One can no longer purchase much with five cents. But what one can still buy for a nickel, but is worth millions of dollars collectively, is a stamp to mail a letter overseas. The importance... See full summary »
One can no longer purchase much with five cents. But what one can still buy for a nickel, but is worth millions of dollars collectively, is a stamp to mail a letter overseas. The importance of the mail service over the course of the U.S.'s history is described. Letters sent abroad have and still do fuel much of the immigration to the U.S., which is a never-ending cycle. Those personal letters, many from naturalized U.S. citizens to their original homeland, dispel myths that citizens residing in other countries often hear about life in the U.S., those myths often perpetrated by governments of totalitarian regimes. It is uncertain whether letters going to those countries actually do make it to their intended destinations unaltered. It makes it that much important for other methods of broader communication to reach overseas, these methods endorsed by a plethora of Hollywood stars who were born in countries other the the U.S. to their original homelands. Written by
Here in Philadelphia since 1793, they make money. Silver dollars, and half dollars, quarters and dimes, and pennies and nickels. And of all the coins minted in this building the nickel was once the most important to the average American. Yes, for a nickel any of us could buy most of the little things we needed. Remember when for a five cent piece we could get this... and in moist cases, a free lunch bees ides? And for that same nickel we could buy ourselves a shave, and for two ...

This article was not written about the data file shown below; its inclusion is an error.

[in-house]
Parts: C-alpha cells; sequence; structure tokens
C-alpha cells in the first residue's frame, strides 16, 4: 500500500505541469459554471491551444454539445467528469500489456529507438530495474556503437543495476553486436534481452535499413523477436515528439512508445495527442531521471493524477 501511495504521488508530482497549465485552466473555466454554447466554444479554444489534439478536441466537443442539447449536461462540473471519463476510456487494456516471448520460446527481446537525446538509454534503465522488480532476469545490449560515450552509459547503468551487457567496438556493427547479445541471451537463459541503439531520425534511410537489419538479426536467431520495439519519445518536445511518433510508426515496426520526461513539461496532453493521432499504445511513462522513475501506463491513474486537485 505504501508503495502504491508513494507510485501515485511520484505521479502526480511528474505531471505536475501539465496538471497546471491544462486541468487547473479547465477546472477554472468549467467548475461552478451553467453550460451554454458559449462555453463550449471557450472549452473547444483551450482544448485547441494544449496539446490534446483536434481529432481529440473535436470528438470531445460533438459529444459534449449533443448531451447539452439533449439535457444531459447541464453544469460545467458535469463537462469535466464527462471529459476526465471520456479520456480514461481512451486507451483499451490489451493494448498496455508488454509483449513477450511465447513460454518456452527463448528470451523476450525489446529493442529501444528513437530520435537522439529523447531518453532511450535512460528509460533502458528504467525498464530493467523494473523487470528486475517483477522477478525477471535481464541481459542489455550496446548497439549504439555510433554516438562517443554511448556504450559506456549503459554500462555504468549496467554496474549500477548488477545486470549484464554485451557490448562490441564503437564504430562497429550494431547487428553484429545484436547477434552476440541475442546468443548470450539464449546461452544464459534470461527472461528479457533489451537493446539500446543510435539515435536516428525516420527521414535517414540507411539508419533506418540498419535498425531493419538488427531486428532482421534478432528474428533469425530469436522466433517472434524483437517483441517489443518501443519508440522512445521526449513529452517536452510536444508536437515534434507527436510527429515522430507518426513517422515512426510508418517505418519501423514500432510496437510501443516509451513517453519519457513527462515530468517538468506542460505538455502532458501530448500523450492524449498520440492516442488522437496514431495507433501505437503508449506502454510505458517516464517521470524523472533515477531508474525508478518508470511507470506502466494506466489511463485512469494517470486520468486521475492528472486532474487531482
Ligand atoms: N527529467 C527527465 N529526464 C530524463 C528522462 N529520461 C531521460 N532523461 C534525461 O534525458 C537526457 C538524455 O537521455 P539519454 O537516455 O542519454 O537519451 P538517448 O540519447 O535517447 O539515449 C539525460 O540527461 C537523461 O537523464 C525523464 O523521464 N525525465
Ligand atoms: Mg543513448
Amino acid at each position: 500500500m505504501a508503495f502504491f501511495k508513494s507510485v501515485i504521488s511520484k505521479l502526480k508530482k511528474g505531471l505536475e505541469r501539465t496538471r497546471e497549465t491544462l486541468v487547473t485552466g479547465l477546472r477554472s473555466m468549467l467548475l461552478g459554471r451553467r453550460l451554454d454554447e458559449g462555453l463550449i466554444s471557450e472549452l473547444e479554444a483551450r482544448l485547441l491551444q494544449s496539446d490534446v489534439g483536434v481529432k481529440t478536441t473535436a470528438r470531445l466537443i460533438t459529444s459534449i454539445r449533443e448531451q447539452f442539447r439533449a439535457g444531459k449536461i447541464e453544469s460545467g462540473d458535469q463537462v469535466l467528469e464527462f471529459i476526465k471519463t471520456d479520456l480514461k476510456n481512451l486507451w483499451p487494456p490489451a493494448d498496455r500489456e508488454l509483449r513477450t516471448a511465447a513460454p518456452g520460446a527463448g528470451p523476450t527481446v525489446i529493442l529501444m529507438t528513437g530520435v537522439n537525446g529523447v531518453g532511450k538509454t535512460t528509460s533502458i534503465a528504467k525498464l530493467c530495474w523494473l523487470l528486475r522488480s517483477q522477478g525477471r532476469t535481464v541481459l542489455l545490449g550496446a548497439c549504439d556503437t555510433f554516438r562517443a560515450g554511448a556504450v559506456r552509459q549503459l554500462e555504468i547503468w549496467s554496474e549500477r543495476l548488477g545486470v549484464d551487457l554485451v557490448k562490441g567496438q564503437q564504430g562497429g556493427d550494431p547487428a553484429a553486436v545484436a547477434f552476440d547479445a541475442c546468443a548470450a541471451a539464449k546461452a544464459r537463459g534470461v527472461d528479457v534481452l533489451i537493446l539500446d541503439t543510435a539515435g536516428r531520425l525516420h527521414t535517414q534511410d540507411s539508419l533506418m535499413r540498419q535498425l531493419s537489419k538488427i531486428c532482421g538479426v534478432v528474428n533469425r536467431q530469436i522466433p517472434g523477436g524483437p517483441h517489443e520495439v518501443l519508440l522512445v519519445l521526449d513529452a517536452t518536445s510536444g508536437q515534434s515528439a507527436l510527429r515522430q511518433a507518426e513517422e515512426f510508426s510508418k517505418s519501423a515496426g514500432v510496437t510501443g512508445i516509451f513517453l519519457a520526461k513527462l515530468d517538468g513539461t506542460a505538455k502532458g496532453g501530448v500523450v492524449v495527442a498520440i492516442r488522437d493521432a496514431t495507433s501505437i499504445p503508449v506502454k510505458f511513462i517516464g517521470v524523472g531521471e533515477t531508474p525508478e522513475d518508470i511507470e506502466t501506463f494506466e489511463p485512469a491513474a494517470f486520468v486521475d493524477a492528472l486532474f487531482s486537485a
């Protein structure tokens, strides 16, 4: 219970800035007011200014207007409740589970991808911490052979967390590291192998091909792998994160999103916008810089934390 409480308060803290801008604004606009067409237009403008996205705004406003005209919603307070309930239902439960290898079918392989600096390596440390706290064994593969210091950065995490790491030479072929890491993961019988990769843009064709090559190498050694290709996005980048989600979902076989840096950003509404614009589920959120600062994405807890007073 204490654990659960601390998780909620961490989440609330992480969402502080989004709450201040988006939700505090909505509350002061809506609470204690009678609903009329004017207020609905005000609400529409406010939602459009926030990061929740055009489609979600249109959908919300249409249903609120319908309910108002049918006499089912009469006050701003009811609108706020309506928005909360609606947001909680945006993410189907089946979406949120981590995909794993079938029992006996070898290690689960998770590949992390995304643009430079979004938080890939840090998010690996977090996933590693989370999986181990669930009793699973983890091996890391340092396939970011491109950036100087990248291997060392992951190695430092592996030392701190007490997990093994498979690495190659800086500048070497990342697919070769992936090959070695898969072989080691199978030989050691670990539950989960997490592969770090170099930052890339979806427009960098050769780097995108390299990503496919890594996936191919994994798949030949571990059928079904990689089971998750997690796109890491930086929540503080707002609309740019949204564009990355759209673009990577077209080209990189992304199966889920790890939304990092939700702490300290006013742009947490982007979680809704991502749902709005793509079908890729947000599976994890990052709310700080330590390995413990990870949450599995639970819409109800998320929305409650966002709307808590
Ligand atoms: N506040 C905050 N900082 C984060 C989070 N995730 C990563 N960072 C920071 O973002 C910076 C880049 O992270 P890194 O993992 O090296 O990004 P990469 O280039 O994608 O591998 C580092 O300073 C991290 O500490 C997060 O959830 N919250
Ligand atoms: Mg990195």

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The power of the nickel is extolled in this strange documentary...
It's extraordinary how something like the nickel can be the subject of a documentary from MGM which ends with statements from four of their stars to write letters overseas to let European know what America is really like.
It begins with a look at the nickel over the years and how it became the most used bit of currency from Americans during the '20s and '30s (and even '40s), buying everything from a haircut to a beer or a visit to a movie house known as "the Nickelodeon".
The rather dry narrative goes on and on extolling the virtues of spreading America's capitalistic system throughout the world by writing letters which can be posted for a nickel to all your European relatives or friends, concluding with the brief statements from Leslie Caron, Ricardo Montalban, Pier Angeli and Zsa Zsa Gabor, all of whom speak in their native languages. Seems to be saying what we all know--the pen is mightier than the sword to spread democracy.
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